If you want to be technical about it, Alexei Yashin will receive an NHL salary whether he plays another second of hockey in 2011-12. In fact, he’ll receive a bit more than $2.2 million per year for the next four years thanks to the New York Islanders’ decision to buy out his massive contract way back in June 2007.
Of course, there’s a big difference between getting paid to play hockey at (or near) its highest level and being paid simply to stay away from the rink. Yashin’s future is now in serious – but perhaps intriguing? – doubt after it was revealed that SKA St. Petersburg opted against giving him another contract.
Yashin’s obvious red flags
Naturally, it’s not a great sign when the KHL sours on a player, especially a prominent Russian ex-star such as Yashin. That being said, it’s not as if we haven’t been through this drill before. Evgeni Nabokov’s KHL run was a spectacular failure, but he still received NHL interest when he expressed the desire to return.
Now, a direct comparison isn’t totally valid because of Yashin’s star-crossed reputation. The Ottawa Senators probably rank at the top of the list of teams who are probably uninterested in bringing him in after he set out the 1999-2000 season thanks to a contract tiff. There were plenty of questions about his character and locker room influence when he played his last NHL season at 33 years old, let alone at 37.
The case for giving Yashin a chance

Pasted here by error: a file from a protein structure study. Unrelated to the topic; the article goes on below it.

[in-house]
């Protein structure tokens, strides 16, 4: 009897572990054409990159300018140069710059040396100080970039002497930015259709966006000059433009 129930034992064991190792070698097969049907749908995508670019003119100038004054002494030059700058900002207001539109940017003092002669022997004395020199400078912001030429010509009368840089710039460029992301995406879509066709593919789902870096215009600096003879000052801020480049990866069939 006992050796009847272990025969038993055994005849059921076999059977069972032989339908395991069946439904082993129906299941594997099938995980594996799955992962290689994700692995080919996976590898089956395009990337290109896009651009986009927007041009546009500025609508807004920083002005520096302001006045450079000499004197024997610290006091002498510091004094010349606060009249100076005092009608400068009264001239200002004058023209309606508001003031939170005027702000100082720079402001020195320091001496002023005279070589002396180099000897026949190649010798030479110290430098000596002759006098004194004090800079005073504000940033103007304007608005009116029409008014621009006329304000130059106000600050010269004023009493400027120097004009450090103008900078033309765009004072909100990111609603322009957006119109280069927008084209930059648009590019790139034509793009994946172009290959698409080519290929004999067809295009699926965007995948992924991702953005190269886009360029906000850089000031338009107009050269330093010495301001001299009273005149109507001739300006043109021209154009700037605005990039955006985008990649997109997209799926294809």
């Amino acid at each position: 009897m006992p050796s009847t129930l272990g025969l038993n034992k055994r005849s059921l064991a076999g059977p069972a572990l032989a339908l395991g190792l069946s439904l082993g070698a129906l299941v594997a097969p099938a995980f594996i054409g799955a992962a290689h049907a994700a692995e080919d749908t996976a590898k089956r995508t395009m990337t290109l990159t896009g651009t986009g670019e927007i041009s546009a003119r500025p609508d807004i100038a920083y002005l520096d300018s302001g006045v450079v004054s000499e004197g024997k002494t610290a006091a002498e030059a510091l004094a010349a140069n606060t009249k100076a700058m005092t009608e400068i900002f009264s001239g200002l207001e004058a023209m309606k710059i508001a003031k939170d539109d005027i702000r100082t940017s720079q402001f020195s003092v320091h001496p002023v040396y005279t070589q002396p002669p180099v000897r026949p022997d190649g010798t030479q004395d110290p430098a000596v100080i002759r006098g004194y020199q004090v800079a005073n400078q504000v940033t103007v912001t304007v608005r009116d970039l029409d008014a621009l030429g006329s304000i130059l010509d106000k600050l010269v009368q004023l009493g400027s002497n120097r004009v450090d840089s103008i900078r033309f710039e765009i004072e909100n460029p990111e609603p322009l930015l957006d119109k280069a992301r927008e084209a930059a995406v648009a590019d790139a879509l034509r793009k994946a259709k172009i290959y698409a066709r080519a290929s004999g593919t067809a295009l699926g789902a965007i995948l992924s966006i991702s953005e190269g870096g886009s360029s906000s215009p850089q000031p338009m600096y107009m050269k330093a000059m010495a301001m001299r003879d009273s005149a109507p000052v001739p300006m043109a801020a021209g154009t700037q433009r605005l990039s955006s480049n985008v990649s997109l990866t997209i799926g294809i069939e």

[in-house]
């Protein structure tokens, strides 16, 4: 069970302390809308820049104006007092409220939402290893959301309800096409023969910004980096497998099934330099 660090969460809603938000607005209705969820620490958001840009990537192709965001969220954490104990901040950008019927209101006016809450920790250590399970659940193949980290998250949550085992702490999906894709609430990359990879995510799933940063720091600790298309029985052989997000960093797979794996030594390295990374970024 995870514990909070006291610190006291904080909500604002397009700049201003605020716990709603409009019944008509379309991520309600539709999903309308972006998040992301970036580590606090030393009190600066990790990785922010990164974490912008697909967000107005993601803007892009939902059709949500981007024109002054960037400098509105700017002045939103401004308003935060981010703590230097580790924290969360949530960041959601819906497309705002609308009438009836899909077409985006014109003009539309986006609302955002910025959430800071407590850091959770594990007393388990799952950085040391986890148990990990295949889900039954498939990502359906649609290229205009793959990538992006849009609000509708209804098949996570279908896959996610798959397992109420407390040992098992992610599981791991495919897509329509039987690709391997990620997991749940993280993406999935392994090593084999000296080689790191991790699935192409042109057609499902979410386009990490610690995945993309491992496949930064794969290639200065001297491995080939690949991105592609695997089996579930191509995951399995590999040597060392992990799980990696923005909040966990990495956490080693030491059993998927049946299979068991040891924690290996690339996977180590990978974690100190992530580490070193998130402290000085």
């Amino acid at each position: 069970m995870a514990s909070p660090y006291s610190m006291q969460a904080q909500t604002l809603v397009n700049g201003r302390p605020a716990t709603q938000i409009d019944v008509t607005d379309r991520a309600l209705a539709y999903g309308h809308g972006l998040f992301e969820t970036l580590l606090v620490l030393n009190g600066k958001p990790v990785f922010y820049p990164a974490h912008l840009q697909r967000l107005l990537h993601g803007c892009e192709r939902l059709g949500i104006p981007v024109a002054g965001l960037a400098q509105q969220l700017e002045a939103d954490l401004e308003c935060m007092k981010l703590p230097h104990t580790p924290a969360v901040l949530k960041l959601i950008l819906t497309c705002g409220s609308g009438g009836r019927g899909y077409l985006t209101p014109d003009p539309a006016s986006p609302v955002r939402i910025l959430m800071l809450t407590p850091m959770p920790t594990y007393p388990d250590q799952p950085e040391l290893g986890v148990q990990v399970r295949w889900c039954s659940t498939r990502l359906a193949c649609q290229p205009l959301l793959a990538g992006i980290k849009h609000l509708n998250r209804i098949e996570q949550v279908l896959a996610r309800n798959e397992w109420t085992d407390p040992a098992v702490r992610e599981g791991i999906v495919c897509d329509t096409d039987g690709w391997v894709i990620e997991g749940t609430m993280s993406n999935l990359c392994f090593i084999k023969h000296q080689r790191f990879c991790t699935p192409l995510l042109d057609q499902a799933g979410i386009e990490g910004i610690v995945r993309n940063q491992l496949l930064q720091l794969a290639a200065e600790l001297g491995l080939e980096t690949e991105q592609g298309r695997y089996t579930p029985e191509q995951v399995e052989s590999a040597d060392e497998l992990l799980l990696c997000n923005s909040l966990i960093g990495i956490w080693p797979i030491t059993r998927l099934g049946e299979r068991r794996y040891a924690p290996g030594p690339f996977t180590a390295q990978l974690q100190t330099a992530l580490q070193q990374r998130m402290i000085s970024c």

That being said, a team desperate for offense might want to at least consider taking a low-risk, medium-reward gamble on Yashin. For all the criticisms he (justifiably) receives, Yashin was still fairly productive – at least on the offensive end. He scored 50 goals in 58 games in 2006-07, helping the Islanders make their last postseason run. His final season with SKA was underwhelming (33 points in 52 games), but he was a steady scorer in most other situations. Yashin scored 187 points in 220 regular season games in Russia and 40 points in 43 playoff games.
It’s reasonable to expect that Yashin’s bad reputation (and perhaps an unreasonable asking price) will derail almost any chance he has at an NHL comeback. That being said, a smart GM should at least take a look at his team and wonder if a cheap Yashin could actually fit in. If the Chicago Blackhawks can talk themselves into thinking that Daniel Carcillo might improve their locker room chemistry, then a team can rationalize just about anything these days.
Yashin’s NHL return is highly unlikely, but let us ask: would any team actually be wise in giving him a shot? Let us know how you feel in the comments.
(H/T to On the Forecheck.)